The Arbuckle Karst Conservancy / Research Institute (AKCRI) is an interdisciplinary non-profit science organization which focuses primarily on studies in the Arbuckle Mountains and associated uplift areas of south-central Oklahoma, as well as comparative studies in other karst and pseudokarst regions in and outside the United States. The AKCRI brings together an international team of scientists from the biological, environmental, and earth sciences to expand our understanding of the phenomena, resources, and ecosystems associated with karst so that these unique subjects may be preserved and protected for future generations.


Karst is a unique landscape which  is commonly characterized by rocky and weathered limestone outcrops in which subterranean drainage is common. Drainage occurs through features such as sinkholes, fissures, and caves as well as many smaller fractures and surface depressions which are typical of karst landscapes. Overtime, dissolution of the soluble host rock enlarges the aperture of partings and fractures which may develop into cave passages which help transport and store water in the subsurface. When enough water is stored in the subsurface and capable of yielding a sufficient volume to sustain a population of people through exploitation of water wells or spring capture, we call the formation an aquifer.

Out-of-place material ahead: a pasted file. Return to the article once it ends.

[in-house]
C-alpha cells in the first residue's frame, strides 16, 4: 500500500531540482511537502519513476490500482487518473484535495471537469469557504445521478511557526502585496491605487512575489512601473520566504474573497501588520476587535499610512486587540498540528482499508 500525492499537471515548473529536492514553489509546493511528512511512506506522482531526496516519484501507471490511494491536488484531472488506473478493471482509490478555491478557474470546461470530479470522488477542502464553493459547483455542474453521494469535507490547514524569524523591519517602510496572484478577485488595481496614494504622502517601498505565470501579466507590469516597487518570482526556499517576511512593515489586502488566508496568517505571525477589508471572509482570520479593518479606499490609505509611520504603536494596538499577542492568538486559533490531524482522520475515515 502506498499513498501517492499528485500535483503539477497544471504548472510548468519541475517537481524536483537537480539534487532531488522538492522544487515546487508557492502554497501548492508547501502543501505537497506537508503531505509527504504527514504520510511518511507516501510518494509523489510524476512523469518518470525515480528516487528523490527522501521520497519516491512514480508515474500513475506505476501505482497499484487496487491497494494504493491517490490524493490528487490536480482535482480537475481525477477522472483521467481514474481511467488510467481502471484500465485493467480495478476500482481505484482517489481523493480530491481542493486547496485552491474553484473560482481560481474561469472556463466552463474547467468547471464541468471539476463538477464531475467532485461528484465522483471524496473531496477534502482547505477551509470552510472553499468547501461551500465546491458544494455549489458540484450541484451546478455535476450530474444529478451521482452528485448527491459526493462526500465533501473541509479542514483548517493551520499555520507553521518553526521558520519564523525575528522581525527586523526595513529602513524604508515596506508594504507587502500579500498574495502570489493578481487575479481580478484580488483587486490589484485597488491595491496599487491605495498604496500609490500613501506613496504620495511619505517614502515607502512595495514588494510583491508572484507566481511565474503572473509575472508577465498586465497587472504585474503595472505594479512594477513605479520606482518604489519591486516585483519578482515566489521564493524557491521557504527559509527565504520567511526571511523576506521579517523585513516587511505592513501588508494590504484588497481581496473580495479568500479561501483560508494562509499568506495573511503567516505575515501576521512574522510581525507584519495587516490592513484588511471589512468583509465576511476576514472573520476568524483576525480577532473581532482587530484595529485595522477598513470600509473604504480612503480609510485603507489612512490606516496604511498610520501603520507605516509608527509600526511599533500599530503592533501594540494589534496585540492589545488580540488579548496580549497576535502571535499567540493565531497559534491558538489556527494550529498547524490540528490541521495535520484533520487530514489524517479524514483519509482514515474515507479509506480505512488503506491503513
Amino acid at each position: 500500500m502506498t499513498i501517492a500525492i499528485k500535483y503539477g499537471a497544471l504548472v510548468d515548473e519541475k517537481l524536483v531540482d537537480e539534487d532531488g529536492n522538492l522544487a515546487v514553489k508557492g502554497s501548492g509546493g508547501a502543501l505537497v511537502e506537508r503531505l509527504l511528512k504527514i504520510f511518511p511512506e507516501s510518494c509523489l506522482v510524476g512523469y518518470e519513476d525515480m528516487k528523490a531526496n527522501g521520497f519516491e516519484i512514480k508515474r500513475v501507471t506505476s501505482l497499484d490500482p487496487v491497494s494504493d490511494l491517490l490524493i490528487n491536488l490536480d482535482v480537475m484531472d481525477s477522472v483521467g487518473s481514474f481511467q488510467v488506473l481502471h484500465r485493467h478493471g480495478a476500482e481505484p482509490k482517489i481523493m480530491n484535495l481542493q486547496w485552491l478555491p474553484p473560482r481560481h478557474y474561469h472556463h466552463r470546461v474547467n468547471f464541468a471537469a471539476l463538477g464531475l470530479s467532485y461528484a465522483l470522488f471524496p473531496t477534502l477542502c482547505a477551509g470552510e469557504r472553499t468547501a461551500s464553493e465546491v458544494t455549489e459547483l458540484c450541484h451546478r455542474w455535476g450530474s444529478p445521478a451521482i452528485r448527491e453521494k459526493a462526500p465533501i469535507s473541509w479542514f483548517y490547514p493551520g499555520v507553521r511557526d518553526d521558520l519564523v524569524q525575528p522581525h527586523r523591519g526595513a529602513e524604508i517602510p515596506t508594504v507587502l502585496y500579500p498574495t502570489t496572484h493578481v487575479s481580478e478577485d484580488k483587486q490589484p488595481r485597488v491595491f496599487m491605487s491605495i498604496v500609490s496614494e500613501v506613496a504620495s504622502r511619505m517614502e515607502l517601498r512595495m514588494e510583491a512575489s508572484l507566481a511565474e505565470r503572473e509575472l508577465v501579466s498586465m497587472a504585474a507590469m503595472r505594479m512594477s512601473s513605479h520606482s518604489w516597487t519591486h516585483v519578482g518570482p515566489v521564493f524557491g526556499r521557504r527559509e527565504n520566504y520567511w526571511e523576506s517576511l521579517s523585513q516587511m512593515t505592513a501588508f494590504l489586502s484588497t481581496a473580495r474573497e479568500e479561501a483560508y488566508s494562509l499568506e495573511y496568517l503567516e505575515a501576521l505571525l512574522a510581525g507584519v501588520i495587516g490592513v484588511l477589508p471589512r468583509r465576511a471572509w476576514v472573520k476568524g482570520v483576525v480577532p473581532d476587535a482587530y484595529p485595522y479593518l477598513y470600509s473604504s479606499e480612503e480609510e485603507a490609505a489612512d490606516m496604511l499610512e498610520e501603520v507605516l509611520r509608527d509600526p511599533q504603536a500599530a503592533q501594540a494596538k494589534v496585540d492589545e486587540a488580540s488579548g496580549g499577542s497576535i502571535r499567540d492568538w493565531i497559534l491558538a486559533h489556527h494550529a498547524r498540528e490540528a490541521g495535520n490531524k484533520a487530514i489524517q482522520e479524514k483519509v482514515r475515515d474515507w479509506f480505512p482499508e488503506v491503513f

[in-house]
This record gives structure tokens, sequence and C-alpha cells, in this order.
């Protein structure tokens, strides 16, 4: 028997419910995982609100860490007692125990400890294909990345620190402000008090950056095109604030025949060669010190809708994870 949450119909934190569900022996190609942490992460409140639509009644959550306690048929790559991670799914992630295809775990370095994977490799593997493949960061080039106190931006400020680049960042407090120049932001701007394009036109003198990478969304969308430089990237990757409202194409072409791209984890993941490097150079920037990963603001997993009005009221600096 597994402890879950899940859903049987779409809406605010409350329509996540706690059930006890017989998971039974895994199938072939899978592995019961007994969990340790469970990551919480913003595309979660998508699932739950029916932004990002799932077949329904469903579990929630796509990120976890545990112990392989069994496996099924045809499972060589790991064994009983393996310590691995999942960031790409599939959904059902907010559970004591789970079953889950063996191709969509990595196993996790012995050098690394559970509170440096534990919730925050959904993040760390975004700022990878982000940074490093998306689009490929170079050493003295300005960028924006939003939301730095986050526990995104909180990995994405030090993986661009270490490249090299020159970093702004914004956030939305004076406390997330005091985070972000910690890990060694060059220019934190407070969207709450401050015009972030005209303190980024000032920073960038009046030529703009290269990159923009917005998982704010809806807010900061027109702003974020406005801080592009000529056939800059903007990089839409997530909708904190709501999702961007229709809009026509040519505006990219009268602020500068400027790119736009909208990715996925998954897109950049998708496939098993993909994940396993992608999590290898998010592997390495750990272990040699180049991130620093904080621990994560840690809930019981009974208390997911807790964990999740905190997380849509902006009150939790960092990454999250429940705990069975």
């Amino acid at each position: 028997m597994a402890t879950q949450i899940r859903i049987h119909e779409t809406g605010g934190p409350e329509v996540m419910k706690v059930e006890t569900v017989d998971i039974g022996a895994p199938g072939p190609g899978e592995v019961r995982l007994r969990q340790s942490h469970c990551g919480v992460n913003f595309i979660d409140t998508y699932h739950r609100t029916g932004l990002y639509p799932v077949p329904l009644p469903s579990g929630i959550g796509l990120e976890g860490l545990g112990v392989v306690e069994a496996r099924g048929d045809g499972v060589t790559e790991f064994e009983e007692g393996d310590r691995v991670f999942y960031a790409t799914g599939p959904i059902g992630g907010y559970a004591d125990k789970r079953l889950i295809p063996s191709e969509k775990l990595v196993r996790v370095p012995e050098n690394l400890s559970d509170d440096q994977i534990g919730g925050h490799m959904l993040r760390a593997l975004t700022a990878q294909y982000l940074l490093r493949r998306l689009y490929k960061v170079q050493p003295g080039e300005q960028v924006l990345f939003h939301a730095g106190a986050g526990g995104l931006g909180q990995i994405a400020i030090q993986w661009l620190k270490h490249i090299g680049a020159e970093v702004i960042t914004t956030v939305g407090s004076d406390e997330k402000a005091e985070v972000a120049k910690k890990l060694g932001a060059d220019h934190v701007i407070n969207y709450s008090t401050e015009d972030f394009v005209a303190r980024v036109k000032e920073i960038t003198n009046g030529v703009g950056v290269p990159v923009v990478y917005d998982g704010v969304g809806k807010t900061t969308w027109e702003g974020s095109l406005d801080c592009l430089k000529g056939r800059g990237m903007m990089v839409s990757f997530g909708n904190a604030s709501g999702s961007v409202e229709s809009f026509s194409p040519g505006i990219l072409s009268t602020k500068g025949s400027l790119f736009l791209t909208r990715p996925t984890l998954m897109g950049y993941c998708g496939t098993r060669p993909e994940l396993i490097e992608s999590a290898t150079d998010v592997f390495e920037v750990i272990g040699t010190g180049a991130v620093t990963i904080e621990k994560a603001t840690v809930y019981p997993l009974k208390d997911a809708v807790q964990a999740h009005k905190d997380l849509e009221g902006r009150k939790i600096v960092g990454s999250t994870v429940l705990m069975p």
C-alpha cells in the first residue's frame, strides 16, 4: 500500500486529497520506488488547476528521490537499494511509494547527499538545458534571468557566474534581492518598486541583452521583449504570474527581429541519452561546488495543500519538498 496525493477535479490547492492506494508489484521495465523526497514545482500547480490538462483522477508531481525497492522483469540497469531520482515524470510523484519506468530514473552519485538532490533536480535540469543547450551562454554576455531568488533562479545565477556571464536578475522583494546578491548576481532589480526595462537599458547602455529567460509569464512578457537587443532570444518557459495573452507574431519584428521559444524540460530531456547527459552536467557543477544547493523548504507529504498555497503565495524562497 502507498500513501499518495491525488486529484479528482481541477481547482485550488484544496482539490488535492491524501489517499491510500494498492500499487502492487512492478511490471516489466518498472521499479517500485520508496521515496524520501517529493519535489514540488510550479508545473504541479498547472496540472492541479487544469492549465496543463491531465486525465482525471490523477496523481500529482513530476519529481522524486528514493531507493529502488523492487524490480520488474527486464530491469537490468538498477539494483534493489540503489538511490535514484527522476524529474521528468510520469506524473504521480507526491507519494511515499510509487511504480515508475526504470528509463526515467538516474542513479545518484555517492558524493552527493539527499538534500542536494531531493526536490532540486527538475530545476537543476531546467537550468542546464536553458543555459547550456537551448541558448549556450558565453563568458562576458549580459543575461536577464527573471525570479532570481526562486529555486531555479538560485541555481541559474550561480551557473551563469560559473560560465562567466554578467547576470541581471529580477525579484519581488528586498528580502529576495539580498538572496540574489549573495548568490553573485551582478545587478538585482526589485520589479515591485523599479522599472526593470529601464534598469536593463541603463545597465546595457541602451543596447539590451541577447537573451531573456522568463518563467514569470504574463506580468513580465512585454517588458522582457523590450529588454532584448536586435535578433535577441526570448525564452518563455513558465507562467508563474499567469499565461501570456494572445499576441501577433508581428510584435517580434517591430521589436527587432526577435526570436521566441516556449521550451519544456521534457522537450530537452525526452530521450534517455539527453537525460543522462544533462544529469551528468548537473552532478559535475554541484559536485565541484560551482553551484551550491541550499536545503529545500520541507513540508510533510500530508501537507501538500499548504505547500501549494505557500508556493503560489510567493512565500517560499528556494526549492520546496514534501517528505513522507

Karst aquifers are often extremely complex and movement of water in the subsurface can be rapid and unpredictable making it extremely challenging to understand. Karst aquifers contain unique ecosystems of organisms, some of which have evolved in isolation and in total darkness. These organisms are often used to determine the health of the aquifer. Below is a simplified diagram of a karst system displaying the basic characteristics of the unique limestone / relationship. 

   ABOVE: Simple diagram of a karst system.

More than 25 percent of the world's population either lives on or obtains its water from karst aquifers. In the United States, 20 percent of the land surface is karst and 40 percent of the groundwater used for drinking comes from karst aquifers. In south-central Oklahoma, the Arbuckle-Simpson aquifer provides the drinking water to approximately 40,000 people in cities such as Ada, Sulphur, Tishomingo, and Durant.



ABOVE: Introductory film produced by the AKC on the unique characteristics of karst and its significance to the Arbuckle-Simpson aquifer. AKC 2009.


Below are 2 maps showing the area in which we concentrate our efforts. Map 1 shows the Arbuckle-Simpson aquifer in relation to other aquifers in Oklahoma. Map 2 shows the Arbuckle-Simpson aquifer in relation to nearby cities and towns. (Maps courtesy of the OWRB).

MAP 1                                                                        MAP 2

NOTE: The AKCRI also engages in minor comparative studies outside the Arbuckle Mountains region.
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